What Are You Missing?

by | Aug 15, 2011 | Career Limiting Habits Series

This article is the seventh in a 10-part series on the topic of overcoming career-limiting habits.

When I was a kid, my mom used to sing a song that went something like this:

“Lookin’ down at a hole in my sneaker…I nearly missed a rainbow…I nearly missed a sunset…”

Do you remember this song? I just discovered it was originally from an episode of Sesame Street—a Google search turned up this page with the words if you’re interested.

Anyway, I bring this up because it’s a useful concept for today’s article discussing the next career-limiting habit in our series. We’re discussing the habit of “short-term focus”—number seven on the list.

When I think of someone with short-term focus, I remember this song.

In today’s busy workplace, I know it can be easy to get sucked into the short-term, day-to-day stuff—your annoying commute, your growing to-do list, your impending deadline, etc. These things sap your mental energy from morning to night. But you simply can’t get so wrapped up in the “here and now” that you forget to lift your head and look out at the horizon once in a while.

When you’re busy looking down, that’s when things are missed.

Why Long-Term Focus Matters

Long-term focus goes hand-in-hand with “big picture perspective.” These skills allow you to understand the bigger game. Without them, you’ve got tunnel vision.

By looking up and out, you’re perspective shifts. You become more aware of the bigger needs of the organization now and in the future. You more clearly understand your role in its success.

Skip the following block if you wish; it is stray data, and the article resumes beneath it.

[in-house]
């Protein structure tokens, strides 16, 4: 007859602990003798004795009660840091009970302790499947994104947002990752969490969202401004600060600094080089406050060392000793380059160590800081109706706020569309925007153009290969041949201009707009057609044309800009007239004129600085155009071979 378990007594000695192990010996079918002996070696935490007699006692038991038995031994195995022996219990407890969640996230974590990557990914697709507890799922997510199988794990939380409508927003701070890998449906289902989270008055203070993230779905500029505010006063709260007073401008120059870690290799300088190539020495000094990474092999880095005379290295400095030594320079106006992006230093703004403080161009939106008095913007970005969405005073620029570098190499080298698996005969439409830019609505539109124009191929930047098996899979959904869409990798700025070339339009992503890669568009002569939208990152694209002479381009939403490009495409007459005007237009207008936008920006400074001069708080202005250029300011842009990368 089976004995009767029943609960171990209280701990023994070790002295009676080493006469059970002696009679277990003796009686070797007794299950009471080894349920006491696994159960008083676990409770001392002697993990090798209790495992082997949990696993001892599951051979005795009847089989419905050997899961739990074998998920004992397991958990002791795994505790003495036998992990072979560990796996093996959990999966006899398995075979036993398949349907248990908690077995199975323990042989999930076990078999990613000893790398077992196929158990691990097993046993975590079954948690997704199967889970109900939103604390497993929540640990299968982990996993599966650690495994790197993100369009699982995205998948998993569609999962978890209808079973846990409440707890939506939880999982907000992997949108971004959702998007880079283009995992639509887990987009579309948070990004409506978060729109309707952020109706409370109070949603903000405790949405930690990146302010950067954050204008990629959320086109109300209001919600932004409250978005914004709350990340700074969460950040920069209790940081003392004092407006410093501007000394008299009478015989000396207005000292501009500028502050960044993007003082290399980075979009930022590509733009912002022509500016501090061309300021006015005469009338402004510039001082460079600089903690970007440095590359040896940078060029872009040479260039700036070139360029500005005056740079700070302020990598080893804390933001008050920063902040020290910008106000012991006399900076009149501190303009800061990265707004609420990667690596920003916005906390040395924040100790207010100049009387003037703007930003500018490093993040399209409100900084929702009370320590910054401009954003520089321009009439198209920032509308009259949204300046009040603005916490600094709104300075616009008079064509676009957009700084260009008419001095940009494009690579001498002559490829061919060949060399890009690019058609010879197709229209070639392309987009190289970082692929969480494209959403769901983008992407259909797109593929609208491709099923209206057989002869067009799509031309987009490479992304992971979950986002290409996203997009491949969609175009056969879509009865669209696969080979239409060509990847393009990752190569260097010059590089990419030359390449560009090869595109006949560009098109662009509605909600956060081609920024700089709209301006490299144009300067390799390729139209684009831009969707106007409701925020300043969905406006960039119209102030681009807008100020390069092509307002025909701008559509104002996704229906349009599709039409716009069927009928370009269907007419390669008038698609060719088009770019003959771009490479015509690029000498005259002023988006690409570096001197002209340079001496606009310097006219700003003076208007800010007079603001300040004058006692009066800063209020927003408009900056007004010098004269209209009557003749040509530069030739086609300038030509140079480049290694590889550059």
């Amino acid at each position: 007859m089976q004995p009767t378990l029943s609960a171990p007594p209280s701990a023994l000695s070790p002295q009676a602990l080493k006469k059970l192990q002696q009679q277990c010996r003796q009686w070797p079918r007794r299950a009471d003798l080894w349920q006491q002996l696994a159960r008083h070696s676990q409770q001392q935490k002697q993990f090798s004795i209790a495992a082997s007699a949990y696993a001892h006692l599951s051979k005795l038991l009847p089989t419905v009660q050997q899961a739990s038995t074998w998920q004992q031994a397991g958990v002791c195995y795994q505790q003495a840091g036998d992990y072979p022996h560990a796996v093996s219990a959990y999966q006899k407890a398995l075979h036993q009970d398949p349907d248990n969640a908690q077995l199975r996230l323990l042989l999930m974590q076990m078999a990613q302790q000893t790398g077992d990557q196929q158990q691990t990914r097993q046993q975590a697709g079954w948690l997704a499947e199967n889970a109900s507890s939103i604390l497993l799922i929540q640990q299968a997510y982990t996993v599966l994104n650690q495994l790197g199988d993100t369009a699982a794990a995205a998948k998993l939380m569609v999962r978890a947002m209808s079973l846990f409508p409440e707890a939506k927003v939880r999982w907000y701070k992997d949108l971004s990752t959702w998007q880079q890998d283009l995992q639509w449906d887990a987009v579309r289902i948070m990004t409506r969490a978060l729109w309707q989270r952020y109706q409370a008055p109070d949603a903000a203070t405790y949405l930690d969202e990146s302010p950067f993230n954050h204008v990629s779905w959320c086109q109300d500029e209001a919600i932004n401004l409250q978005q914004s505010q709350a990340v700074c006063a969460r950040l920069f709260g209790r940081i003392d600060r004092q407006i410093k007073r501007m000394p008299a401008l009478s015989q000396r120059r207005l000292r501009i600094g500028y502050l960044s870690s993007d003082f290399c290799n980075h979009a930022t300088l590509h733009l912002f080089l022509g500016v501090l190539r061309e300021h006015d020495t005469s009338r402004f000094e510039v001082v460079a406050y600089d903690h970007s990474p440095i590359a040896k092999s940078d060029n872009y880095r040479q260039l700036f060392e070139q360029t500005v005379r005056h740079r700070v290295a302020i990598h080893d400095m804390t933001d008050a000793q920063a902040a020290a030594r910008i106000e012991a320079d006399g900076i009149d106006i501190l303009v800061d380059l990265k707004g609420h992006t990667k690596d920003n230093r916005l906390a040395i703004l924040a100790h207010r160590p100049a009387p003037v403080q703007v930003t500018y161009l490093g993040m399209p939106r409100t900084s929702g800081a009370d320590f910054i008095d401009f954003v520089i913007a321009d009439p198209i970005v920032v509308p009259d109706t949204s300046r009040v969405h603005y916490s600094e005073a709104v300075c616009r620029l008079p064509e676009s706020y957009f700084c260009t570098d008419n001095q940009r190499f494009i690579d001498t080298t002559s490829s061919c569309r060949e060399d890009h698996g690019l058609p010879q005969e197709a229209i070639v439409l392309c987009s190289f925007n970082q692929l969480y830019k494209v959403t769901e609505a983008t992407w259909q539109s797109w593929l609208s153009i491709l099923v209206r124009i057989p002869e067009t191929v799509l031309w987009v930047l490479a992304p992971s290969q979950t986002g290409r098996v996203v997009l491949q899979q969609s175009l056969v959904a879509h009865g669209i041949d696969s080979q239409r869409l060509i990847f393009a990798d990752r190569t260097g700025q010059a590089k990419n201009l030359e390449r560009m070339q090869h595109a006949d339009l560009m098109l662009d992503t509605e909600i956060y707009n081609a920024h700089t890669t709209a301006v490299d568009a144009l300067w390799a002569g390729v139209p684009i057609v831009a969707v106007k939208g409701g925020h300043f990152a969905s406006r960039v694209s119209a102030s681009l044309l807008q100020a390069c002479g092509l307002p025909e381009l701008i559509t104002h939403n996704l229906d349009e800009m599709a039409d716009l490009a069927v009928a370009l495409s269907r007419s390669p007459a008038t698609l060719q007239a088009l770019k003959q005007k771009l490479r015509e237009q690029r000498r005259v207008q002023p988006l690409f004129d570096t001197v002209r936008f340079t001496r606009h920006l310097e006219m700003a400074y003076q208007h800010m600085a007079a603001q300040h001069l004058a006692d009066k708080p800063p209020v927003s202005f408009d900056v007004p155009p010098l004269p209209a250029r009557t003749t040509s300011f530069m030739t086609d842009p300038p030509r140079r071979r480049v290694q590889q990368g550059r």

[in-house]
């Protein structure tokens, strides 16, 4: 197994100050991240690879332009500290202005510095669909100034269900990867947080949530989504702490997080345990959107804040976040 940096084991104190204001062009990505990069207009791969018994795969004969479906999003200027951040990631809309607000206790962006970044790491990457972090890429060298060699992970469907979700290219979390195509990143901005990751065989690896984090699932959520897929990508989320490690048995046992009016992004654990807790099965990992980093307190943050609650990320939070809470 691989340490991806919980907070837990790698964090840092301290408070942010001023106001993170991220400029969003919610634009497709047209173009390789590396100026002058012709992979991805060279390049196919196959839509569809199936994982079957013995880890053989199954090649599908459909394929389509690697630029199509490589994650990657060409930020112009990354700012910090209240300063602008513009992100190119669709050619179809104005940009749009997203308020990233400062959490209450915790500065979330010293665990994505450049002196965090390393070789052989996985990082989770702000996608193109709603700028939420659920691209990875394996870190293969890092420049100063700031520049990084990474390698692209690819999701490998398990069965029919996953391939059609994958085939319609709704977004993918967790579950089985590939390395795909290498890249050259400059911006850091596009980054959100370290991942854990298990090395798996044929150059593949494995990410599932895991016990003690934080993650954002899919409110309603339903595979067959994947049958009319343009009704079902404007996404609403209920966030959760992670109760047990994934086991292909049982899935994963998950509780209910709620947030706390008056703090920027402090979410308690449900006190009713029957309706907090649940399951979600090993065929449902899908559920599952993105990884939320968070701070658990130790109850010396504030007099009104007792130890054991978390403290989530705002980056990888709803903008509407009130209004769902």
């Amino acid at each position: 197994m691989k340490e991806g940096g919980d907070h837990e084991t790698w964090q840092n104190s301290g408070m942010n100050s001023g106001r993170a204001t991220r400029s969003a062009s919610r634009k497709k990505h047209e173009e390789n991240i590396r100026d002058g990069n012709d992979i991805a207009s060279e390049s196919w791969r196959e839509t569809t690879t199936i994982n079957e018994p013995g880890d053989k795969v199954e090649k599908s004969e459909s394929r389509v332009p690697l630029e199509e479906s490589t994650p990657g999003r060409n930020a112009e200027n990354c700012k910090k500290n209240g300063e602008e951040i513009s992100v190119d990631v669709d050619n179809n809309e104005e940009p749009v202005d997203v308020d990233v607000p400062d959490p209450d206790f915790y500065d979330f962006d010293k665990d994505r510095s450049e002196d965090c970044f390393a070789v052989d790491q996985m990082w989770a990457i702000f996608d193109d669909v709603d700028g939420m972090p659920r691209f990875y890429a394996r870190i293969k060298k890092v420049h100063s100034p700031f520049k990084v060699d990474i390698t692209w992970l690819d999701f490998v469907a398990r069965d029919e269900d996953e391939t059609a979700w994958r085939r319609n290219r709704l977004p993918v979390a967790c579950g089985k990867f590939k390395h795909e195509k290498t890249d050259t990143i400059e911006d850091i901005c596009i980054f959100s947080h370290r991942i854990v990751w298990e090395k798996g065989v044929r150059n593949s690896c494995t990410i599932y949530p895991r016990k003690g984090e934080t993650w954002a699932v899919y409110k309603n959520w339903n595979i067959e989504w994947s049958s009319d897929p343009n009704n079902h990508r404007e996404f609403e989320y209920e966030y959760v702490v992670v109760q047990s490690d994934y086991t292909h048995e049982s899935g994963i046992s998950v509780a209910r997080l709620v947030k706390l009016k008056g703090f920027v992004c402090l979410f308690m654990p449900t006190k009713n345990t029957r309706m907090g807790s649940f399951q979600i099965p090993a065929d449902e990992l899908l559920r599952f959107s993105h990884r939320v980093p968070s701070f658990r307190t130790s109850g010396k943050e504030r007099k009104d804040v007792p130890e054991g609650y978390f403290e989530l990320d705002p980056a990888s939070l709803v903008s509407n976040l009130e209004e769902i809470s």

Even more importantly, you’re able to be proactive–to actively manage what’s coming at you rather than simply reacting in the moment to what’s right in front of you. This is, in my opinion, the one skill the separates average employees from outstanding ones.

Long-term focus also helps ensure you’re better prepared for what’s next. Companies are always changing and evolving. In order to stay relevant, you must be right there with them, at every step along the way. Otherwise, you may get left behind.

How to Shift Your Gaze

Take off the blinders and stop looking down. Look up. Gaze out to the horizon. Here are a few tips to help you do so:

1. Know Your Industry

Almost every industry has a magazine, association or website where up-to-date information can be found regarding trends. Sign up or join right away. Get to know how your industry has grown in the past and where experts are predicting it will go in the future. What challenges are facing your industry? What opportunities are there? How will these things potentially impact you and your company? Stay informed.

2. Know Your Company

The same thing goes for your company. Read the company reports and newsletters. Talk to executives when you have the opportunity. Find out what challenges and opportunities are coming your way. The more you know, the better prepared you’ll be.

3. Know Yourself

Of course, you don’t want to neglect yourself in all of this. Long-term focus applies to your career goals as well. Where do you want to be in five years? What about ten years? How can your work today help support these goals? What opportunities or challenges may come up along the way? How can you get the most out of your current experience to enhance your opportunities and minimize your challenges?

4. “What’s Next?”

Always ask yourself this question. How does the task you’re working on today change or evolve in the future? How does it impact the next phase of the project? What can be done today to make tomorrow better, more efficient, more profitable, more successful? Look several steps ahead of where you are.

I still find myself singing that Sesame Street song once in a while. And it’s a great reminder that looking down at the road beneath your feet can mean you miss out on the big stuff happening all around you. Keep this metaphor in mind as you shift your gaze and overcome the career-limiting habit of “short-term focus.”

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About the Author

Chrissy Scivicque is a certified Project Management Professional (PMP) and certified Professional Career Manager (PCM). She is an author, in-demand presenter and international speaker known for engaging, entertaining, educating and empowering audiences of all sizes and backgrounds. Learn more here.

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